Saturday, April 1, 2023
April 1, 2023

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Everybody Has a Story: Snowy forecast stirs up magical memory


Listening to the meteorologist forecast heavy snow in Hood River recently reminded me of childhood winters in the Columbia River Gorge. Flakes will be falling on the little house I grew up in 50 years ago. If I could go back …

Dad would be shoveling snow at the crack of dawn even as giant flakes are still falling. Mom would be stoking the fire in our wood stove to keep us warm. School would be canceled.

Icicles would be forming on the eaves. I remember them stretching almost to the ground. My sister and I would be out building a run in the backyard for sledding, as well as at least one shaggy looking snowman. We would come in to warm up with hot chocolate made in that little aluminum pan Mom used so much. Our wet boots and damp clothes would hang around the stove to dry before we headed out again for another run.

If we were lucky, the power would stay on and we would have chili or stew for dinner. TV reception was terrible on a good day and impossible in stormy weather so we would bring out a game to play.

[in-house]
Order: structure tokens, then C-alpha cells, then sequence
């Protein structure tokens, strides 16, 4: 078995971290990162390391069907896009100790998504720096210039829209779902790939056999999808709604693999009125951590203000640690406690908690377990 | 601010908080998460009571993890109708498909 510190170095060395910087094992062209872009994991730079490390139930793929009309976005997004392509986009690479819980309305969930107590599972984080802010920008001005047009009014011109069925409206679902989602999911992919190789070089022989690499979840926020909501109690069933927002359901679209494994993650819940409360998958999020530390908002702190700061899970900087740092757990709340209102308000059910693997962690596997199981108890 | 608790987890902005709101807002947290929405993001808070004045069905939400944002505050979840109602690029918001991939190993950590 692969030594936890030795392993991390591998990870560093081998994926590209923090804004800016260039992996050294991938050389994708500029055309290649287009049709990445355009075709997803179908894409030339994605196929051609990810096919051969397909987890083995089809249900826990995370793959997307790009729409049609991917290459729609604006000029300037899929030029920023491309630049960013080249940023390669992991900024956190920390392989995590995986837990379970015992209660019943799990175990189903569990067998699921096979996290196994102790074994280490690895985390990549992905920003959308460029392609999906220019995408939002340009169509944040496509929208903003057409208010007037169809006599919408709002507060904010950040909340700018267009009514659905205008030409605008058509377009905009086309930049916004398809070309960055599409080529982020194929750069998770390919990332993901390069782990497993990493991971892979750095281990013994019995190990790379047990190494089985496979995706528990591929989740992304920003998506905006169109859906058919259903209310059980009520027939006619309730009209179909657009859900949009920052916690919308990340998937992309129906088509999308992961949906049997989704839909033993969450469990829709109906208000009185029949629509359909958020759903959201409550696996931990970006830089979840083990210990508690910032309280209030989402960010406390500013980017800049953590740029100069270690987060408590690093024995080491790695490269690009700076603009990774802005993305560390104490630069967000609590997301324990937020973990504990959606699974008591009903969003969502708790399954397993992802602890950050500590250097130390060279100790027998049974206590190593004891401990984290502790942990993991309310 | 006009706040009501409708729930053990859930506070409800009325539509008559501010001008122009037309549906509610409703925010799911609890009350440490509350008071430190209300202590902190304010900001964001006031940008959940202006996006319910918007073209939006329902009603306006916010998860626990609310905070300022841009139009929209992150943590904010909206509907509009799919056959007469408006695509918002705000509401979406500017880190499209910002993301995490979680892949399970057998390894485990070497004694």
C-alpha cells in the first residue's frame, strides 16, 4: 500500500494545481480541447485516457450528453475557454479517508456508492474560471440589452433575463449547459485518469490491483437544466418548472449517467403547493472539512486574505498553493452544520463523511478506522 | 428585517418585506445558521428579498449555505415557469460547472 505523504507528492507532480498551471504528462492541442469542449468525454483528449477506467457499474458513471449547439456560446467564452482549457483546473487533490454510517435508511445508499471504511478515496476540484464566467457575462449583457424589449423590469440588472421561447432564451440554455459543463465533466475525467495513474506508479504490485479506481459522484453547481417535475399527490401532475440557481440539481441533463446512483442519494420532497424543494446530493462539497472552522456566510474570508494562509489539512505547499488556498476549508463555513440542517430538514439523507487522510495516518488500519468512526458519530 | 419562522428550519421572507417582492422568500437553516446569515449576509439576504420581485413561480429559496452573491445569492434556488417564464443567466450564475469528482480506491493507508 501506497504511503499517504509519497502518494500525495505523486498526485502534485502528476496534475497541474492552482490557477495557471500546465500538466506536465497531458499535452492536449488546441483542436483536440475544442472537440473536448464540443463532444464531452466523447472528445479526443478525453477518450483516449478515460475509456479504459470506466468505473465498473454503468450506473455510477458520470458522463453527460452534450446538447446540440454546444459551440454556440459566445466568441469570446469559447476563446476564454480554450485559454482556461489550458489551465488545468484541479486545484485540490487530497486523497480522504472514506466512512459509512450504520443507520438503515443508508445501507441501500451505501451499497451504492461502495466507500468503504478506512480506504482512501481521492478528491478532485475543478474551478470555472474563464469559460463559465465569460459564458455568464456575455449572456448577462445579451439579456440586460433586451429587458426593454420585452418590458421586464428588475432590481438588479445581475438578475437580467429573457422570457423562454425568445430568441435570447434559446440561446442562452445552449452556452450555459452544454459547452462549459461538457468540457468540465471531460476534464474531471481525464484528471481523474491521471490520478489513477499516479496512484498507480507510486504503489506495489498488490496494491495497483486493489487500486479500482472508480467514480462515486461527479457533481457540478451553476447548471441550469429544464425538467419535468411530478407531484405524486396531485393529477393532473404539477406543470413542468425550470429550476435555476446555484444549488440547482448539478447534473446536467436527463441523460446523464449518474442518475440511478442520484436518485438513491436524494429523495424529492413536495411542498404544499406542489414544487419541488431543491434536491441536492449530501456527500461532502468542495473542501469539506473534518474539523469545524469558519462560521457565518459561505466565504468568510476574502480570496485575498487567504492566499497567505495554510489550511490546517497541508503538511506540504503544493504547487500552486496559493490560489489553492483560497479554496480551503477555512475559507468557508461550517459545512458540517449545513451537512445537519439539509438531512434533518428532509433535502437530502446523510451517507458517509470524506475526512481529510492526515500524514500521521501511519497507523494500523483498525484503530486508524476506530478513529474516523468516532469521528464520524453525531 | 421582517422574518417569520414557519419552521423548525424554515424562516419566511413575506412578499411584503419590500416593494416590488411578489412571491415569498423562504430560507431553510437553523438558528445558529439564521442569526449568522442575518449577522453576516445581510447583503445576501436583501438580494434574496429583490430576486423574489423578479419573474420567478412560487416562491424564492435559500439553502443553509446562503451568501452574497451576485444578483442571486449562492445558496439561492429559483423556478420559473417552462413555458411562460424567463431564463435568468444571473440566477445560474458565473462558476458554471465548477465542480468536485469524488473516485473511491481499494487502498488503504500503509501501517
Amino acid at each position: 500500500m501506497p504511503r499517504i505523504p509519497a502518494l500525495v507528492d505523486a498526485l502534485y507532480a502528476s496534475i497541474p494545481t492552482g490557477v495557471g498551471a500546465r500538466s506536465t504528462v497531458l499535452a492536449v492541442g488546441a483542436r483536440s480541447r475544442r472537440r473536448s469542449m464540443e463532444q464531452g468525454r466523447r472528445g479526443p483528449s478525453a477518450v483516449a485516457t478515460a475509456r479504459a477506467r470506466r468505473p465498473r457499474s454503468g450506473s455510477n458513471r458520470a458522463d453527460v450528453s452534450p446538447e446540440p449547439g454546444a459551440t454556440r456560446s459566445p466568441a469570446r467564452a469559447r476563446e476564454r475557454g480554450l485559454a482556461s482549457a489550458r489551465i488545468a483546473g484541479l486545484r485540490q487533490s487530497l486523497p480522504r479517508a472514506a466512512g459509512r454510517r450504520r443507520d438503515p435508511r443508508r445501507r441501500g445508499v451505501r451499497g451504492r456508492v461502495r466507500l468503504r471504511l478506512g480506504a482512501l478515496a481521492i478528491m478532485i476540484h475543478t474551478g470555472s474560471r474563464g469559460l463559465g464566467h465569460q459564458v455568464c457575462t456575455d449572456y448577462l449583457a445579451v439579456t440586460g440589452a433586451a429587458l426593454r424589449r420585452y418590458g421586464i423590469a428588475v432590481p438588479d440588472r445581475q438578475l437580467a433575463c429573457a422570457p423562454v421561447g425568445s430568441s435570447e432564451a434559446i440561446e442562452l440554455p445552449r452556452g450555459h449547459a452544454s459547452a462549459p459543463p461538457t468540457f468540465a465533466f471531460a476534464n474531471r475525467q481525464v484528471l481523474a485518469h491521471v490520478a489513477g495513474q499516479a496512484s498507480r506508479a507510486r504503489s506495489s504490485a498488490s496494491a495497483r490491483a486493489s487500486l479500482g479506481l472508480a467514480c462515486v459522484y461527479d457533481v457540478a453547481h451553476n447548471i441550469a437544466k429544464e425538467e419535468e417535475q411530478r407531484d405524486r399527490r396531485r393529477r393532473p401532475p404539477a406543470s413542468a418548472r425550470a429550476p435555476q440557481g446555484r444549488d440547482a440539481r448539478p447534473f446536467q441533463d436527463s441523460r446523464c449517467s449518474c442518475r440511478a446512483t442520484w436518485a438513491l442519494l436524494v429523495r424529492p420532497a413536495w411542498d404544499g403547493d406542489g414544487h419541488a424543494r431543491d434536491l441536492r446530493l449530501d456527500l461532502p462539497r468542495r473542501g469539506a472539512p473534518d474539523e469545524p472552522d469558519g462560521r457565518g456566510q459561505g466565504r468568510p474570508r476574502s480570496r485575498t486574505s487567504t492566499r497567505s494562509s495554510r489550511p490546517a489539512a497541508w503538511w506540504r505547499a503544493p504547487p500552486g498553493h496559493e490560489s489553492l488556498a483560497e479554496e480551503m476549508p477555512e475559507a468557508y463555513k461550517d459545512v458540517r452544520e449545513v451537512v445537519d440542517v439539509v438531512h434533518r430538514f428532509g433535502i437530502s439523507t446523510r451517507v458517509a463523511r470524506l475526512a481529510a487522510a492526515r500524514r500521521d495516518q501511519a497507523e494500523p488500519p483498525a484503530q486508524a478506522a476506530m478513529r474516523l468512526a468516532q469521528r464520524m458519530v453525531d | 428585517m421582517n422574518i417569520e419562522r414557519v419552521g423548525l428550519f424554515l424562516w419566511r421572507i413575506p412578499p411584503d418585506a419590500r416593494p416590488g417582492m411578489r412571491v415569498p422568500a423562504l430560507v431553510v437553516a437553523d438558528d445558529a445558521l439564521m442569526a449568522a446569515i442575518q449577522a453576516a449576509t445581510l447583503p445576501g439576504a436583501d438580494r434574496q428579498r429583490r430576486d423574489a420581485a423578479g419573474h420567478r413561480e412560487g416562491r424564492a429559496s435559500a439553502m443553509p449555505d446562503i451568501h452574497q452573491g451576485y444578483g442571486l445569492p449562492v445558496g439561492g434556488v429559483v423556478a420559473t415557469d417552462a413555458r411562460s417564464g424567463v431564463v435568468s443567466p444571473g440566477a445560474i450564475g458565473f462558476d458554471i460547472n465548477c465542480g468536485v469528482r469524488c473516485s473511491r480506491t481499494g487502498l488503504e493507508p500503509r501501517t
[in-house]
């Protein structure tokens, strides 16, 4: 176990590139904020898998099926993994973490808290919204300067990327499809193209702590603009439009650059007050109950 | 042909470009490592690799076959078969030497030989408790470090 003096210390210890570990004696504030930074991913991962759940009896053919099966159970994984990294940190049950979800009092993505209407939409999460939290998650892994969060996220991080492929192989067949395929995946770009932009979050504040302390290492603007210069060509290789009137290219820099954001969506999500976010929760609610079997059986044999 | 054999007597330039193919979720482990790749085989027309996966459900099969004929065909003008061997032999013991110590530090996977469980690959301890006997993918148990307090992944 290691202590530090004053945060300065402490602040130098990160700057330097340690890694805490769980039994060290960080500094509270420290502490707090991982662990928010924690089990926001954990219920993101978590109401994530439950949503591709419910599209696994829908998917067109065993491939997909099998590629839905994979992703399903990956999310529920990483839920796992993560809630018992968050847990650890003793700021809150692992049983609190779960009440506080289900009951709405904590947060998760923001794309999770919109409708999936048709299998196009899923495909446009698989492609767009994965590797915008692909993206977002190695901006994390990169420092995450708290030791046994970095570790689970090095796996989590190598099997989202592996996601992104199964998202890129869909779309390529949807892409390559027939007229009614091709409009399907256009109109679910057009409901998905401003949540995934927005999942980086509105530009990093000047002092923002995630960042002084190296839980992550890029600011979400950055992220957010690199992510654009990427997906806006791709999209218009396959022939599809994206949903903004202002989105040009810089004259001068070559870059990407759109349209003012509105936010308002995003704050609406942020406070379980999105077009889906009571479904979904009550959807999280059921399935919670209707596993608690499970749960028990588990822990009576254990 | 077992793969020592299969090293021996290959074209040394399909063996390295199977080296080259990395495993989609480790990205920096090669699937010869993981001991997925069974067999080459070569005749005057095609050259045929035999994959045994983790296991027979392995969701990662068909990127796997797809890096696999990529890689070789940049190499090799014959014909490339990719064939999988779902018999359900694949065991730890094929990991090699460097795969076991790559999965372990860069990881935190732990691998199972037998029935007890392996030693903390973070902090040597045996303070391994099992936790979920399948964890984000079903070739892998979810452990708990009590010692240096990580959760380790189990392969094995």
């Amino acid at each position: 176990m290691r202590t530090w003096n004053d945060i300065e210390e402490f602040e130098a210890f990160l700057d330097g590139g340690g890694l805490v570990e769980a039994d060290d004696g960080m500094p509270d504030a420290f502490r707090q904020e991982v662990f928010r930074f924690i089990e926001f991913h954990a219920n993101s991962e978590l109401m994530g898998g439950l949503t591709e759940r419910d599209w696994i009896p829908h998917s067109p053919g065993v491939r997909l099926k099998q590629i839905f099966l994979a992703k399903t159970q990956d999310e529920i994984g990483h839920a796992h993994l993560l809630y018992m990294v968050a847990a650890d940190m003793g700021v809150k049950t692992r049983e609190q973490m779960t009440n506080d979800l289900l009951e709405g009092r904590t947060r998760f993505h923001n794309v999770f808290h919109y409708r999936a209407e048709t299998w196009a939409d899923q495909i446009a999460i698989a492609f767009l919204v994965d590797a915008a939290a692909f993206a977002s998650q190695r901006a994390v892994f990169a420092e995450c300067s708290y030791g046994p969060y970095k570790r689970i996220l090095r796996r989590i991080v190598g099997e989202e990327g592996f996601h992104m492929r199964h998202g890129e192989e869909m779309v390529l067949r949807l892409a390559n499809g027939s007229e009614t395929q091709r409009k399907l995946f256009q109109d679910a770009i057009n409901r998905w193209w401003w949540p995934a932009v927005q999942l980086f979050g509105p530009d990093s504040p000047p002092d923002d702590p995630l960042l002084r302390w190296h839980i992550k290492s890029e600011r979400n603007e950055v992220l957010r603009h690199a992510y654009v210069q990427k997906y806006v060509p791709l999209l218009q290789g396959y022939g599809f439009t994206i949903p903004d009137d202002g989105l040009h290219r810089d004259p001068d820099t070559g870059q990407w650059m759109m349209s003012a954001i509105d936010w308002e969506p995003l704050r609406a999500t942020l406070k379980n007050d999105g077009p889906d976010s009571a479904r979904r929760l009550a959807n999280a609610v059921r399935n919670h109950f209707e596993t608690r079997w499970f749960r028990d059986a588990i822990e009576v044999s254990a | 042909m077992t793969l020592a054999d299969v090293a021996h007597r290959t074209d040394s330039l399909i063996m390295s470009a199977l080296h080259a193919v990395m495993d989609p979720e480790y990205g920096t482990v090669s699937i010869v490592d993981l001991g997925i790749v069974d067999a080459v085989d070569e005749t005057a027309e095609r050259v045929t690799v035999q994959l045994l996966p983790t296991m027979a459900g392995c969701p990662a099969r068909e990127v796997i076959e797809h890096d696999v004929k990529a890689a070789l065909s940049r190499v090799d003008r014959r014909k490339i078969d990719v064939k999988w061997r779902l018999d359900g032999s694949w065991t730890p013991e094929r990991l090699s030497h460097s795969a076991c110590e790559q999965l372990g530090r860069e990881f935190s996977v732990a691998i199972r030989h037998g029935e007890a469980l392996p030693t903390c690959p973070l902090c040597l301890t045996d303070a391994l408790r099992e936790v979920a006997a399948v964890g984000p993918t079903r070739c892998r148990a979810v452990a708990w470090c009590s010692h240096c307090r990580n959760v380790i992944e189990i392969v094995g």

If we lost power, which happened often, it would become a real adventure. Out would come all our camping gear and meals would be prepared on the wood stove. Bedtimes came early, but it was OK because we were exhausted from playing outside all day.

Thinking back, I can almost smell the wood smoke and see the ice crystals forming in the windows. It was magical for me and my sister, perhaps not so much for our parents. The storms usually only lasted a couple of days before it all started to melt and turn into a slushy, muddy mess. Our impromptu winter vacation would end until the next storm front rolled our way.

Everybody Has a Story welcomes nonfiction contributions, 1,000 words maximum, and relevant photographs. Send to: or P.O. Box 180, Vancouver WA, 98666. Call “Everybody Has an Editor” Scott Hewitt, 360-735-4525, with questions.